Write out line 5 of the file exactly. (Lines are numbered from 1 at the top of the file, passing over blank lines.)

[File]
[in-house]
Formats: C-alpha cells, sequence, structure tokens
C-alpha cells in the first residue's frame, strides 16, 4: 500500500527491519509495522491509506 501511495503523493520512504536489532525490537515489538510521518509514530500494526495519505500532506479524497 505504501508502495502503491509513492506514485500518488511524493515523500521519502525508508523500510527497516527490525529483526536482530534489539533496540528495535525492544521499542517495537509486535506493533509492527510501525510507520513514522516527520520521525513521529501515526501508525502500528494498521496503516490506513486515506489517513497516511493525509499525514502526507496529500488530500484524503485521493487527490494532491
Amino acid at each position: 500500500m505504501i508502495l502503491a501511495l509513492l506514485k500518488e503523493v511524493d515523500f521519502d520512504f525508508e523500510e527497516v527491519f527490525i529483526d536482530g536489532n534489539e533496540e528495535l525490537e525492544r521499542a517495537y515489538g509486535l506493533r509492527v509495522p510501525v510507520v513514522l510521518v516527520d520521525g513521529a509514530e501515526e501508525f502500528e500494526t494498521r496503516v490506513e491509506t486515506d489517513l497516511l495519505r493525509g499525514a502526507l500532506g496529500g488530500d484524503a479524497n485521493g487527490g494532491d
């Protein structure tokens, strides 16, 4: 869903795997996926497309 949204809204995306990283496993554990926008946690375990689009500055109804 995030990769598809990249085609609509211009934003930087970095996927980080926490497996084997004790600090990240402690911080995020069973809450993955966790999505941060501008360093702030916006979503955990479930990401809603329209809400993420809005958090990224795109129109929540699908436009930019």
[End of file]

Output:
């Protein structure tokens, strides 16, 4: 869903795997996926497309 949204809204995306990283496993554990926008946690375990689009500055109804 995030990769598809990249085609609509211009934003930087970095996927980080926490497996084997004790600090990240402690911080995020069973809450993955966790999505941060501008360093702030916006979503955990479930990401809603329209809400993420809005958090990224795109129109929540699908436009930019």